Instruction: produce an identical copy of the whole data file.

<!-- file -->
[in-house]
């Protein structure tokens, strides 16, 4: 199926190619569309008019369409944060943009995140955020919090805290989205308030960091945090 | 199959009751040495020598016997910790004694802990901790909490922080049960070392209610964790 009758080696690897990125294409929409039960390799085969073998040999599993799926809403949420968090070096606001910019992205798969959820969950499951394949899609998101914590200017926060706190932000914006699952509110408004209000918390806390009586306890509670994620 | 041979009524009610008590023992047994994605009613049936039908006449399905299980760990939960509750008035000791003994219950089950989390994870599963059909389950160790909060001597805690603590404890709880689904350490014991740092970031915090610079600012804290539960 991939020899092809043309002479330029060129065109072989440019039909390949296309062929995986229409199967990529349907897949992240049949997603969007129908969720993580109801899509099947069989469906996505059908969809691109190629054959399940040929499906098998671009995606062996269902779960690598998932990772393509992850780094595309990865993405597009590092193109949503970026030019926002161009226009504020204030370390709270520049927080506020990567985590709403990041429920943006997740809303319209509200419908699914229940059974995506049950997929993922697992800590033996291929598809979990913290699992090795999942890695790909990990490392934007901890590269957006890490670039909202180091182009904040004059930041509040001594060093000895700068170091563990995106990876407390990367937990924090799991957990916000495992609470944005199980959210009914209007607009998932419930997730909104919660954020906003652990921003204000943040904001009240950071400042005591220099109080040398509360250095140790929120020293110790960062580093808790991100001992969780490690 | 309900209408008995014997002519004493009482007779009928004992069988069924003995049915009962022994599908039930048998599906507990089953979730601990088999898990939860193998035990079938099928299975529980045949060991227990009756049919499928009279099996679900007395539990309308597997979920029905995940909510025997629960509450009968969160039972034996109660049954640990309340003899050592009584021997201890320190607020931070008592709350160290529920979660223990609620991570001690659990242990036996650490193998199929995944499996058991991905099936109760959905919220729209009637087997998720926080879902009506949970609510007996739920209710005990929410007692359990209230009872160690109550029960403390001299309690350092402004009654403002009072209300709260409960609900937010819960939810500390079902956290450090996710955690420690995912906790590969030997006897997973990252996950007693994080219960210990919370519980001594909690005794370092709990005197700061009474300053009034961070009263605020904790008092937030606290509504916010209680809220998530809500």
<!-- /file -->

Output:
[in-house]
């Protein structure tokens, strides 16, 4: 199926190619569309008019369409944060943009995140955020919090805290989205308030960091945090 | 199959009751040495020598016997910790004694802990901790909490922080049960070392209610964790 009758080696690897990125294409929409039960390799085969073998040999599993799926809403949420968090070096606001910019992205798969959820969950499951394949899609998101914590200017926060706190932000914006699952509110408004209000918390806390009586306890509670994620 | 041979009524009610008590023992047994994605009613049936039908006449399905299980760990939960509750008035000791003994219950089950989390994870599963059909389950160790909060001597805690603590404890709880689904350490014991740092970031915090610079600012804290539960 991939020899092809043309002479330029060129065109072989440019039909390949296309062929995986229409199967990529349907897949992240049949997603969007129908969720993580109801899509099947069989469906996505059908969809691109190629054959399940040929499906098998671009995606062996269902779960690598998932990772393509992850780094595309990865993405597009590092193109949503970026030019926002161009226009504020204030370390709270520049927080506020990567985590709403990041429920943006997740809303319209509200419908699914229940059974995506049950997929993922697992800590033996291929598809979990913290699992090795999942890695790909990990490392934007901890590269957006890490670039909202180091182009904040004059930041509040001594060093000895700068170091563990995106990876407390990367937990924090799991957990916000495992609470944005199980959210009914209007607009998932419930997730909104919660954020906003652990921003204000943040904001009240950071400042005591220099109080040398509360250095140790929120020293110790960062580093808790991100001992969780490690 | 309900209408008995014997002519004493009482007779009928004992069988069924003995049915009962022994599908039930048998599906507990089953979730601990088999898990939860193998035990079938099928299975529980045949060991227990009756049919499928009279099996679900007395539990309308597997979920029905995940909510025997629960509450009968969160039972034996109660049954640990309340003899050592009584021997201890320190607020931070008592709350160290529920979660223990609620991570001690659990242990036996650490193998199929995944499996058991991905099936109760959905919220729209009637087997998720926080879902009506949970609510007996739920209710005990929410007692359990209230009872160690109550029960403390001299309690350092402004009654403002009072209300709260409960609900937010819960939810500390079902956290450090996710955690420690995912906790590969030997006897997973990252996950007693994080219960210990919370519980001594909690005794370092709990005197700061009474300053009034961070009263605020904790008092937030606290509504916010209680809220998530809500």